Successful Aging: Greedy? No, facts show the older generation keeps on giving


I recently saw the term “greedy geezer” used to refer to seniors. I am 69 years old and found the term quite offensive. I always thought of my generation as givers. Am I correct that this is still true?

Dear S.N.

You are correct; older adults indeed are contributors.

The term you referred to, “greedy geezer, is highly offensive whether written or spoken. Here’s a little history. In 1988, the New Republic magazine featured an infamous cover story with that title. The line drawing on the cover was of an angry and scowling older person. The feature article was anti-entitlement in nature. It strongly suggested that older people in America were getting more than their share of the pie (Social Security and Medicare) and were enjoying their later years in sunny retirement places with lots of money to spend. All of this was at the expense of others.

The article ignored the fact that not all older people are well-off financially. It ignored the reality of economic diversity. The approach was repeated in the U.S. News & World Report in 1999. And yes, occasionally we see it today.

Older adults fuel something called the “longevity economy” valued at $7.1 trillion in annual economic activity. According to a 2016 AARP report, it represents the sum of all economic activities serving the needs of Americans over age 50. These include the products and services older adults purchase directly and the additional economic actions this spending generates from 106 million people, both older workers and retirees.

Rather than looking at older adults as an economic burden on society, they need to be viewed as an economic power. The AARP report notes, “… these older people will continue to fuel economic activity far longer than past generations had, and those born after them will continue the trend.”

Let’s look more closely at that $7.1 trillion-dollar figure that older adults contribute to our economy. The 50-plus cohort is responsible for injecting about $4.6 trillion a year in spending on consumer goods and services including health care, into the overall economy. That figure rises to $7.1 trillion when we add the effects of this direct spending as it circulates through the economy providing employment for nearly 100 million Americans. The longevity economy is a huge source for charitable giving, contributing nearly $100 billion annually to a variety of causes, representing nearly 70 percent of all charitable donations from individuals.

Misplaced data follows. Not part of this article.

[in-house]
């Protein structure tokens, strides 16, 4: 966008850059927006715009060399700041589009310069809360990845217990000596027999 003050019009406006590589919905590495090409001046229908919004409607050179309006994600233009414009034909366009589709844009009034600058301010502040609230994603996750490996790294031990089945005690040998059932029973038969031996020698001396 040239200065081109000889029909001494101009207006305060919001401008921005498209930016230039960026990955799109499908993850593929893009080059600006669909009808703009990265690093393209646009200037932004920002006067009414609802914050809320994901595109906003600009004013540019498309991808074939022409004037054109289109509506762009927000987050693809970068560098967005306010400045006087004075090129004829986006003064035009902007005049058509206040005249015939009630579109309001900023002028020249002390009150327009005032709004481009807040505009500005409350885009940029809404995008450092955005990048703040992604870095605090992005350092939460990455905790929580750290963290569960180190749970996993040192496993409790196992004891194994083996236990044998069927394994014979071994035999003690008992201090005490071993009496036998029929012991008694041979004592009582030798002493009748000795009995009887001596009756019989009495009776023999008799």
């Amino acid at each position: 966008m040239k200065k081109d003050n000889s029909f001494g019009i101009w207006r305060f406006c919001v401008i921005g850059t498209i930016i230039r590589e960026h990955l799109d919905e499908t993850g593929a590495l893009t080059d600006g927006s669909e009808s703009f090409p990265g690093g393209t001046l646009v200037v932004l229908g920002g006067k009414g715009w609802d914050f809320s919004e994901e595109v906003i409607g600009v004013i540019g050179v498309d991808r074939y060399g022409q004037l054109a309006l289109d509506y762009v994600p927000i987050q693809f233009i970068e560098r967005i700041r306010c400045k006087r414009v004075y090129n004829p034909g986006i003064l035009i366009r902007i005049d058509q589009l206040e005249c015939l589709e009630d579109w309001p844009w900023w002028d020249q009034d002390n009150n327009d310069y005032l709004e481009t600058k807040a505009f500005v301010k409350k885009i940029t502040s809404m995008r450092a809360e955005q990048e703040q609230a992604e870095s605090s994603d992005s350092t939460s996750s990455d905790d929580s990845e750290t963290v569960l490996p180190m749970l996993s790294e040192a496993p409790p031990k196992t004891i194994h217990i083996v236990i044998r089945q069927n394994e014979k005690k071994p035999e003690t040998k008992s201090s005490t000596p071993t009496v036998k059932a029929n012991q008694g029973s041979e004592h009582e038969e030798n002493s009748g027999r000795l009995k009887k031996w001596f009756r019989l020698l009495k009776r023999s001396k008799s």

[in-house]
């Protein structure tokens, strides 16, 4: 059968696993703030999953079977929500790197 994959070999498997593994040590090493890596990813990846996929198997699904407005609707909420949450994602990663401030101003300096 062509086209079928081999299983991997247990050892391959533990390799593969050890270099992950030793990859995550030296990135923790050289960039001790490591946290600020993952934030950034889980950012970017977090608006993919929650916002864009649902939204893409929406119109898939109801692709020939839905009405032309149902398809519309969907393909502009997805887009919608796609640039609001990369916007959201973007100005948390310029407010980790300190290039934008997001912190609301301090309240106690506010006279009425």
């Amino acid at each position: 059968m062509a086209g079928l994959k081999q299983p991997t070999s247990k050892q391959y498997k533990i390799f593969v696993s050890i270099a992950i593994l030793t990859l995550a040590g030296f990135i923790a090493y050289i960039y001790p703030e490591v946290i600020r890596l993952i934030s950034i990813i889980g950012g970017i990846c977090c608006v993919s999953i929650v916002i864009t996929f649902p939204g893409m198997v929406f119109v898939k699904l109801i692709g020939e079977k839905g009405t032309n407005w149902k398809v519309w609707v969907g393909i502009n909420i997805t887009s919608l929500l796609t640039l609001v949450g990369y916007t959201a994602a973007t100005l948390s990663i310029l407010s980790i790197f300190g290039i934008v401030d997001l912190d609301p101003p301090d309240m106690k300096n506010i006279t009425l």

Clearly, older adults are not greedy geezers. They are an economic asset as well as a big plus to our society in volunteering their time and talents. About one out of four older persons volunteer with about 45 percent directing their time to religious organizations. (Note: organizations may report different frequencies of volunteer activities.)

In some cases, their volunteer time provides exceptional opportunities for individuals to apply their skills, knowledge and experience with a commitment and desire to make a difference, to have an impact. These folks have created an encore career, one that embraces purpose, passion, sometimes a paycheck while giving back for the greater good.

The Corporation for National and Community Service (CNSC), the federal agency that administers Foster grandparents, Senior Companions and RSVP reports the value of senior volunteers to the U.S. economy as an estimated $77 billion.

Here are a few more statistics to make the point. In 2015-2016, about 21 million older adults contributed 3.3 billion hours of service in their communities. The services most often contributed were collecting and distributing food, fundraising and providing professional or management assistance to nonprofit organizations. This likely is a conservative estimate of time and value contributed by older adults since there are many other volunteer organizations beyond the CNSC.

S.N., Thank you for your important question. Older adults unequivocally are a valued asset to our American economy and our society. I rest my case.

© Helen Dennis.  All Rights Reserved.